Tag Archives: Chinese New Year’s

The Nian beast roams again this Lunar New Year

According to Chinese lore, the Nian beast emerges each New Year’s to prey on the world of men, thwarted only by its fear of the color red. This was among the origins for that color’s prevalence in Chinese New Year’s celebrations, which this year falls on Feb. 5. This magnificent LEGO Nian by TBB-regular Jonas Kramm shows the creature in all its splendid glory, ready to wander the countryside in search of unfortunate humans to feed upon after its winter slumber. Everything about this model looks polished, but the tiny detail that struck me was the perfect manner in which the Bionicle ball sockets are integrated into the head to hold the teal eyes.

The Monster Nian

LEGO Chinese Spring Festival Special Edition 80101 Chinese New Years Eve Dinner [Review]

To aid LEGO’s ambitious goal of breaking into the enormous Chinese market of potential customers, LEGO is kicking off 2019 with a series of three exclusive sets celebrating the Chinese New Year. All three are only available in the Asia Pacific region. Today we’re looking at the first of these sets, 80101 Chinese New Year’s Eve Dinner. It contains 616 pieces and retails for CNY 699 (about $100 USD) in China, with similar prices in other Asian markets.

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LEGO 40235 Year of the Dog free with orders of $88 or more [News]

The LEGO Shop online has launched their third major gift with purchase in February, offering this cute, brick-built Shiba-inu in honor of the Lunar New Year. 40235 Year of the Dog is free with orders of $88 or more, a nod that the number 8 is considered to be the luckiest in China and other parts of Asia.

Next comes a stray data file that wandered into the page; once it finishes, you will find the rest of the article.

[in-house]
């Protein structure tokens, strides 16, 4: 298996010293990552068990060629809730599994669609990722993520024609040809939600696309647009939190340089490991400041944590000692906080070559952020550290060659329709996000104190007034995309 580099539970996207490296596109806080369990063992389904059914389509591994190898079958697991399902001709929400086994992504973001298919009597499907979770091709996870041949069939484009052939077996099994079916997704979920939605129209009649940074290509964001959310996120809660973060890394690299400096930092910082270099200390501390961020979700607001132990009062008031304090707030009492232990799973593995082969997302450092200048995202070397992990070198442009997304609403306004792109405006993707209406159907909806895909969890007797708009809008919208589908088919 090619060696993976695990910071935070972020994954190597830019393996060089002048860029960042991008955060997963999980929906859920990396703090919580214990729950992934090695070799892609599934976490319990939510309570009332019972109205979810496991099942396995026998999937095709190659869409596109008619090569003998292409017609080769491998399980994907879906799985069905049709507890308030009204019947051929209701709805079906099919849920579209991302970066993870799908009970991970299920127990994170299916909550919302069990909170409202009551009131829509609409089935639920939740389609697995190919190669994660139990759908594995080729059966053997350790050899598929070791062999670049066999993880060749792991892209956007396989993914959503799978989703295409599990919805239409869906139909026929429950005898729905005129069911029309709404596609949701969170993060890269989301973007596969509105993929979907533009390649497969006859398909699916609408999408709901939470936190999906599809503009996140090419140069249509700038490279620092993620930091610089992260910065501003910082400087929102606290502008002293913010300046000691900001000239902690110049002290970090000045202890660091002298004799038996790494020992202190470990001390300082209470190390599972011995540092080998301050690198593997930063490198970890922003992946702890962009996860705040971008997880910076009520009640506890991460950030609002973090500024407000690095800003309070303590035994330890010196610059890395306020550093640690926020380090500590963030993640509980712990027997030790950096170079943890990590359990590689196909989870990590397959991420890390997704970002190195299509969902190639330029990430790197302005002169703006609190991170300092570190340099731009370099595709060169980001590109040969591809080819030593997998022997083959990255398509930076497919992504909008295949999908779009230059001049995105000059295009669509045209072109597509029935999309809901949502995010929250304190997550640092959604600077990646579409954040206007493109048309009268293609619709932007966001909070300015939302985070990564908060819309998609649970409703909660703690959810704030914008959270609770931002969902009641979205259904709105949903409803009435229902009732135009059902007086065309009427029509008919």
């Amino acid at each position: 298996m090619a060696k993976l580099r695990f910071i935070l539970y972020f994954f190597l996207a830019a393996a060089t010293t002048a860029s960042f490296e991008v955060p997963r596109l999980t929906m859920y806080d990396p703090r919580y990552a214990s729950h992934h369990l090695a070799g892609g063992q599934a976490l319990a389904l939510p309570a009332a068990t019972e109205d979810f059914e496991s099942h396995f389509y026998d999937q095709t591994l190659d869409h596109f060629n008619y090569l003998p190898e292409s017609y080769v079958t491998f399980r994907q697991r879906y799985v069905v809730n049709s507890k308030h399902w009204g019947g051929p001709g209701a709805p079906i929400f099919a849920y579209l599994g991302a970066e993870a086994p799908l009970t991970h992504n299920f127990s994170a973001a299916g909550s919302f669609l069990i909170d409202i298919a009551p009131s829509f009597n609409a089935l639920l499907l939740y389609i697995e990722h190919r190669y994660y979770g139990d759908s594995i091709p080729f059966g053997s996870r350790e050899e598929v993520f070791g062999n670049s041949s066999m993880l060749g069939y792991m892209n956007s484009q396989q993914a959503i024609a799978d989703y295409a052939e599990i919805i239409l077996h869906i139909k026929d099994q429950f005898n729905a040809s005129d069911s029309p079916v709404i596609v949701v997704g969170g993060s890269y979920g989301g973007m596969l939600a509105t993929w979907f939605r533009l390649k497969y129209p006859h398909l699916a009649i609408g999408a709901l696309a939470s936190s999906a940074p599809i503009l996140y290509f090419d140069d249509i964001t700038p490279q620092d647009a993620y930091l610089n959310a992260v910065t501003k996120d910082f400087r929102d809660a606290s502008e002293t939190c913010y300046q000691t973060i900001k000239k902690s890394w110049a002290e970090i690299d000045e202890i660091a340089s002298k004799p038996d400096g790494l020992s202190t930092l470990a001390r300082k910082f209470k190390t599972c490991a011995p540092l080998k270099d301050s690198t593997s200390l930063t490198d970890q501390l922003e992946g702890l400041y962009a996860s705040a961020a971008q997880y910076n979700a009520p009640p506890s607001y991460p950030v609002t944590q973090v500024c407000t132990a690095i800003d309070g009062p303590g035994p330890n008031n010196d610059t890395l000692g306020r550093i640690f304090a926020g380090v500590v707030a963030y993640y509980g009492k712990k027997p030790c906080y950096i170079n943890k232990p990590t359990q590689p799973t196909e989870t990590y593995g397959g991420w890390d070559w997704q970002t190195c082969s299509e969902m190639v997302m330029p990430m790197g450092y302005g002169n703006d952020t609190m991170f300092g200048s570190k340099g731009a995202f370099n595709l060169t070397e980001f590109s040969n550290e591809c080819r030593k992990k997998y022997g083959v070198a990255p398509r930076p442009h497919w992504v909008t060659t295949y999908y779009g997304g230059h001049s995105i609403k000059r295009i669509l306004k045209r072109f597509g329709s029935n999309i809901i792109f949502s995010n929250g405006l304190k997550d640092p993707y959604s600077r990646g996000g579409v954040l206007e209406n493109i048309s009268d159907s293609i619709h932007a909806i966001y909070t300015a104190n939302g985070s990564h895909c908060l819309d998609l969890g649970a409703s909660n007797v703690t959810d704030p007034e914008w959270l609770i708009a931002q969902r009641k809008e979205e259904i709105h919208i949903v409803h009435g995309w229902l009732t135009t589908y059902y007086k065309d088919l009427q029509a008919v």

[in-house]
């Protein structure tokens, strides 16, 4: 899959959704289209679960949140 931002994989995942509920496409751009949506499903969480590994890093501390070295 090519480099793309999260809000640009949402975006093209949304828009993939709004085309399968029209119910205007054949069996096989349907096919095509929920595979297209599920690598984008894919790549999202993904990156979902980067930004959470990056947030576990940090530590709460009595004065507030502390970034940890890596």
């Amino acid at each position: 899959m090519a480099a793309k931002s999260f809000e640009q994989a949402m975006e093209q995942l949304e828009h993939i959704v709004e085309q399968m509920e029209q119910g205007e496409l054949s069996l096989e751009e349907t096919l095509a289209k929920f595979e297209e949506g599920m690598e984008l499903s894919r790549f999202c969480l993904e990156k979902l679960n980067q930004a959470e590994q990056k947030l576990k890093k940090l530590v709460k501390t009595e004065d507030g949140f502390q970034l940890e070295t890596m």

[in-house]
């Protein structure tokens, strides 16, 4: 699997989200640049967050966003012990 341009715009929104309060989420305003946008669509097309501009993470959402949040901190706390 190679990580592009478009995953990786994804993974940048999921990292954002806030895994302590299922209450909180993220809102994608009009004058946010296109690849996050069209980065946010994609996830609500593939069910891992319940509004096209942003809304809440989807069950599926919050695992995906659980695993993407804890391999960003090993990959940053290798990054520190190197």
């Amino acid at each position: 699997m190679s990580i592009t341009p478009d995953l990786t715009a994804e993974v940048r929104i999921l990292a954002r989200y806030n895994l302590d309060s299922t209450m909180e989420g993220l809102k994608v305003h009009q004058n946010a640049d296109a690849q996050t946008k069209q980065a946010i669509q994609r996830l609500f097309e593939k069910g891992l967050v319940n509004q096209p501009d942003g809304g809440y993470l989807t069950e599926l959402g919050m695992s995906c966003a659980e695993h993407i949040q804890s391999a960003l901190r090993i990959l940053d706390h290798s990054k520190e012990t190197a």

Click to get a closer look at the free set

Gong Xi Fa Cai! (恭喜发财!) – Wishing all a prosperous Lunar New Year

To keep up with cultural traditions, Chinese folks adorn their homes during the new year with decor that has deep significance. Builder Shirley Yoong creates a lovely assortment that would fit around a home easily!  The red lantern is chosen to prevent ‘bad luck’ from entering homes. Red is chosen for its symbolism of being the color of prosperity, happiness, and success. The Lucky Bamboo is a considered to be good Feng Shui that brings luck and wisdom and peace into homes. Last but not least are the Mandarin Oranges, which in Cantonese or Mandarin is pronounced “kam” which also sounds like the word “gold”. When brought and offered in homes during visits, it symbolises one bringing the inhabitants of the home luck and prosperity!

From the team at The Brothers Brick, wishing all our readers a prosperous Year of the Dog with wealth, health and luck (and lots of LEGO bricks too) throughout the year!!

LEGO Chinese Red Lantern (Life-Size)

See more Lunar New Year LEGO creations